In my last article on The Art of Stand-Up we discussed the basic joke structure set-up –> punchline –> tagline. In this article we are going to discuss not the structure of a joke, but instead a variation on the humor language game (pardon the subtle but not unintentional reference to Ludwig Wittgenstein) which we call a pun.
It should be noted that throughout this article I am referring only to those puns intended as humor, and not the kind of puns which so often show up in Shakespeare and elsewhere as a literary device.
Puns and jokes are often mistaken for one another, and while it is certainly possible if not easy to make both of these attempts at humor without a theoretical understand of which one is which and what they both mean, as a stand-up comic it is much more useful to have a working knowledge of the structure of many different kinds of attempts at humor in order to better organize your thoughts.
Let’s begin with a simple, workable definition of a joke. For the purposes of this artice, a joke is a communicated attempt at humor in order to provoke laughter. This definition is rather broad and will serve us well at the moment. There are a plethora of situations that could be included under such a large definition, and we will be working through many of them in future articles. A pun is just one of many attempts at humor that falls under the category of “joke”. So what is it?
A pun is differentiated from other attempts at humor by its characteristic deliberate play on words. A pun either exploits a word’s many different meanings, or it exploits two words that sound the same but are spelled different and mean different things.
When a pun exploits a word’s many different meanings it is known as a homographic pun. For example, “I wondered why the baseball was getting bigger, and then it hit me.” This pun relies on the dual usage of the word “hit” to mean both “to strike” and “to occur” (when used as part of the idiom “it hit me”).
A pun that exploits two different words which sound the same but are spelled different and have different meanings is a homophonic pun. A popular example of a homophonic pun that seems to be floating around the web is George Carlin’s “Atheism is a non-prohet institute.” This pun relies on the fact that when spoke aloud, the words “profit” and “prophet” sound the same, and yet mean significantly different things when placed in this sentence. In other words, a homophonic pun is to treat homonyms as synonyms (Walter Redfern, Puns).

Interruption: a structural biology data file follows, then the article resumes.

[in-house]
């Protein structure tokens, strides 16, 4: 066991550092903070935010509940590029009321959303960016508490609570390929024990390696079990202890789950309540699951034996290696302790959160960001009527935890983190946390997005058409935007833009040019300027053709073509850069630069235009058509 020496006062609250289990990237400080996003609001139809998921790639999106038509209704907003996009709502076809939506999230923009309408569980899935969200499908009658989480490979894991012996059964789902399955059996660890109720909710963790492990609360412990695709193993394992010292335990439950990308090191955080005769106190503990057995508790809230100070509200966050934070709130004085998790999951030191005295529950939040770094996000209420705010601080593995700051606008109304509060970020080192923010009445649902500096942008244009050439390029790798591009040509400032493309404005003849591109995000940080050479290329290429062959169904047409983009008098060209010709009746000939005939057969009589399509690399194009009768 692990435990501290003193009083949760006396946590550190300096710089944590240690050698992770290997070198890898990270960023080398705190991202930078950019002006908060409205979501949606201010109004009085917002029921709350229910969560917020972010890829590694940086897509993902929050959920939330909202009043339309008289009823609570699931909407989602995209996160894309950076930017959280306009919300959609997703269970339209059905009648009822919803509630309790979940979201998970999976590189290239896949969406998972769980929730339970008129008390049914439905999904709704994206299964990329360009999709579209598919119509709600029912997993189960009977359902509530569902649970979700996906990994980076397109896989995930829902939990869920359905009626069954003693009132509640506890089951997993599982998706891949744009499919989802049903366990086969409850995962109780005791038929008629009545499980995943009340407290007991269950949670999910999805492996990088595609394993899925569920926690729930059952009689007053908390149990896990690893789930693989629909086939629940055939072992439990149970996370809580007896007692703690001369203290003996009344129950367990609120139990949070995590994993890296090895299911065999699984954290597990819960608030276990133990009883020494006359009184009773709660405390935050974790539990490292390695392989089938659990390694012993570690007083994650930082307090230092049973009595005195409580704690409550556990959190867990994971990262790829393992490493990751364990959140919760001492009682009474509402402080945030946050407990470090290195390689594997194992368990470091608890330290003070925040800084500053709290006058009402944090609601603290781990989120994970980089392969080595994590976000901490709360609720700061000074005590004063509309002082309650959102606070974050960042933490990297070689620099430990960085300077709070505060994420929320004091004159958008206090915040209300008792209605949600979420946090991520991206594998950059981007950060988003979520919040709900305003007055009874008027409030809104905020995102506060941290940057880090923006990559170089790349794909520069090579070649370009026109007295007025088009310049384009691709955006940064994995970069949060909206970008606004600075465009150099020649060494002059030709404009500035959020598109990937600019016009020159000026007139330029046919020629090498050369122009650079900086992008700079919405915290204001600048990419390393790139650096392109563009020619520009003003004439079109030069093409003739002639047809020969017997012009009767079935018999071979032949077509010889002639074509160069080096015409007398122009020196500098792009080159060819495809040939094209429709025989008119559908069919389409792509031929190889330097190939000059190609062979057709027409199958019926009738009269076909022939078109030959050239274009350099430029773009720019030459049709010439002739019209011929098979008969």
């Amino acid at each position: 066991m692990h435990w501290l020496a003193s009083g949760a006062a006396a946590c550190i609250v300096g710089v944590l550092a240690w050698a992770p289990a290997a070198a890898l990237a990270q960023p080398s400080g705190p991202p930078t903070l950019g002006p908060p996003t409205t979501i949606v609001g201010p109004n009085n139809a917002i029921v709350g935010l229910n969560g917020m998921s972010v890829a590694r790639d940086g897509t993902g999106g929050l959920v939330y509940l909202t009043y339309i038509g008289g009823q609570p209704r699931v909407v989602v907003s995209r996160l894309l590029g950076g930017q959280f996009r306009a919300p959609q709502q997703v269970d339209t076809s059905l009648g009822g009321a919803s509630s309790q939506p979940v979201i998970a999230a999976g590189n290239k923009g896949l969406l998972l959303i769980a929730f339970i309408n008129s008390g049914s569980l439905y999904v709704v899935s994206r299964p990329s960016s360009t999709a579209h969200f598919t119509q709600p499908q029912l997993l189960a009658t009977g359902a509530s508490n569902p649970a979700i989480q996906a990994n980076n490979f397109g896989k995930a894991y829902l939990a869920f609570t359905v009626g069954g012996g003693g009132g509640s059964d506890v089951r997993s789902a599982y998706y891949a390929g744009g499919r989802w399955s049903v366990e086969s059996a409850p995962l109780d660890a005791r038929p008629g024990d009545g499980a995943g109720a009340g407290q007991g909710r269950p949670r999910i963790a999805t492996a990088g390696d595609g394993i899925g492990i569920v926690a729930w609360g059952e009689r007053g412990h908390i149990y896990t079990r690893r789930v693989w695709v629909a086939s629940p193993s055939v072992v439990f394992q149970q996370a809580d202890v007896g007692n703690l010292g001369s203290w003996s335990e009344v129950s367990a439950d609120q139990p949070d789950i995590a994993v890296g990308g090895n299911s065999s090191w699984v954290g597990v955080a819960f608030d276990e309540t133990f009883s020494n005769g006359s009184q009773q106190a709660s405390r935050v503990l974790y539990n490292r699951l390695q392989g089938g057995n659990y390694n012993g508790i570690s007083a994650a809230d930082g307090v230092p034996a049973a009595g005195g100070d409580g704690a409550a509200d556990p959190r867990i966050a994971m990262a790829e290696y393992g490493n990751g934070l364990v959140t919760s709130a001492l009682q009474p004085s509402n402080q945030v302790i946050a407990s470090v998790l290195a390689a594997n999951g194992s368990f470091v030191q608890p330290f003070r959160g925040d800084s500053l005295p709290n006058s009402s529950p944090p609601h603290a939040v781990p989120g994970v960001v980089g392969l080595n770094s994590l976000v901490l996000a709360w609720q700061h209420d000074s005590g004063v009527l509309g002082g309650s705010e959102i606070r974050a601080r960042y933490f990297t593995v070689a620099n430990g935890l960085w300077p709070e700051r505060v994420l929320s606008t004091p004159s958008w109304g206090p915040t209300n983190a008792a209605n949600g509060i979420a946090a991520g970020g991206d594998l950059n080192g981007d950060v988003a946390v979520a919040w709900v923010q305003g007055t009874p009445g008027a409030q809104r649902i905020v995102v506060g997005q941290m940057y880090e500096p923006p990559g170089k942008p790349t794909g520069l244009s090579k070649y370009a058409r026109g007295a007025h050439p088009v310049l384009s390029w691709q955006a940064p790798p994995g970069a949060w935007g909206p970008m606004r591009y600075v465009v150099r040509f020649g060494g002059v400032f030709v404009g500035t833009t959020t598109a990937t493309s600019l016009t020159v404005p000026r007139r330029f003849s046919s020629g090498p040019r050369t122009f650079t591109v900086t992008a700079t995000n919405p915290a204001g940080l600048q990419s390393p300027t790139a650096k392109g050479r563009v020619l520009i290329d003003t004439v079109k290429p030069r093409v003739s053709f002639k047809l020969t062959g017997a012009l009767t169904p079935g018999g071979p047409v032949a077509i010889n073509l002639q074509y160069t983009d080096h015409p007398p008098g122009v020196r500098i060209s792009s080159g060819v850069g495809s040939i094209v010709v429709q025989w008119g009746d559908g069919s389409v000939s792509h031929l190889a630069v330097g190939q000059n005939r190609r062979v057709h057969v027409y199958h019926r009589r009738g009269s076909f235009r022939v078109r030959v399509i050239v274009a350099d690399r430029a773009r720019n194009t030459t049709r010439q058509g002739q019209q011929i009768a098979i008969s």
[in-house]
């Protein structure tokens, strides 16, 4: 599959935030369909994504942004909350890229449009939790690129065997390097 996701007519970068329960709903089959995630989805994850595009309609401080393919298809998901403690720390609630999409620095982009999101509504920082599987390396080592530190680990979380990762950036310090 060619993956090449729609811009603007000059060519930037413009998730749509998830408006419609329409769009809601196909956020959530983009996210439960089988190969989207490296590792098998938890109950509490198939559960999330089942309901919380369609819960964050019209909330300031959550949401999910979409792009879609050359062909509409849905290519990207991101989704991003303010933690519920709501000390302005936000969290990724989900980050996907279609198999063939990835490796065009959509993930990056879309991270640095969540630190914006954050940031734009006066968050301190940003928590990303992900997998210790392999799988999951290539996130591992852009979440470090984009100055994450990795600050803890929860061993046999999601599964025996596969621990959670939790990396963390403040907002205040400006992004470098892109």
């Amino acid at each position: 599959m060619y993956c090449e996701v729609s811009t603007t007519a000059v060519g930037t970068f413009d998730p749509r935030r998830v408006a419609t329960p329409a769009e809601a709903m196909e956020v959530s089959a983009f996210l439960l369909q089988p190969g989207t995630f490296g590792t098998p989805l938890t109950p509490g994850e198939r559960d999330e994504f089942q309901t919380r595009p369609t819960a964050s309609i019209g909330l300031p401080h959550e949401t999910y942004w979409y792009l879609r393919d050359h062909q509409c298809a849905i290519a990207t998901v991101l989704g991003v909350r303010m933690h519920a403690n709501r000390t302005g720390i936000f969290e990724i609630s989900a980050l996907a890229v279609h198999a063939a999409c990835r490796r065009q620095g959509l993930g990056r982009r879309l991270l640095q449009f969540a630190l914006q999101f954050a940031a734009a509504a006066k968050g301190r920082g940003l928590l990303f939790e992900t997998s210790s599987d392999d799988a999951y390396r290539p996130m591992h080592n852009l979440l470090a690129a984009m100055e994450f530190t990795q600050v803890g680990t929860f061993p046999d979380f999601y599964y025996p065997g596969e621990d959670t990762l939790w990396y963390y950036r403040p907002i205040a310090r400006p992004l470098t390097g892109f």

Dr. Jay Sutay, a local Hartford stand-up comedian who is also a pediatrician, points out in his act that pediatricians are often referred to as “doctors with little patients,” which is a terrific example of a homophonic pun making use of the different meanings of “patients” and “patience”.
Thus a pun is the deliberate, intentional conflation of two different sets of ideas simultaneously.
Now, the question remains, what is the precise relation between jokes and puns, and why even bother discussing it? I am going to make the claim that the relationship of a joke to a pun is, in mathematical-logical language, one of containment. The category pun is contained within the category joke. All puns are jokes, but not all jokes are puns. All squares are rectangles, but not all rectangles are squares. Easy enough.
Due to the fact that most puns are made off the cuff in the midst of conversation and are typically groaners, we tend to think of puns as strictly one-liners, but in fact many jokes rely on puns for the punchline, which means that many puns are harder to pick out due to the fact that they appear in the traditional set-up –> punchline structure. For example, “Did you hear about the guy who had his whole left side cut off? He’s all right now.” The pun here, relying on the homophonic relation between “all right” and “alright”, takes place in the punchline of the joke.
It must be noted and understood that not all instances of word play are puns. Consider our golfer joke from the article on basic joke structure:
One golfer says to another, “I got a set of golf clubs for my wife!” The other golfer responds, “Great trade!”
It is tempting to think that because the word “for” is being used in two different ways that this joke relies on a pun, and in fact this is a fascinating case. If this conversation actually took place between two golfers, then it would not be a pun, because the first golfer did not deliberately or intentionally conflate the meanings of “for”, but rather the second golfer simply noticed that this had accidentally been the case. However, if that story is told as a joke, the way I’ve just done it, then in fact it is a pun, because I intended to conflate those meanings in the telling of the joke. Whew!
Wikipedia has a great article all about puns, touching on many of the same issues as in this article.
Locals can learn more about writing jokes and applying them to stand-up comedy by taking comedy class with Joker’s Wild.
If you liked this article, leave some comments below because I’d love to hear your thoughts. And if you’ve got questions or topics regarding stand-up comedy and/or joke structures that you’d like me to address, shoot me an email at [email protected]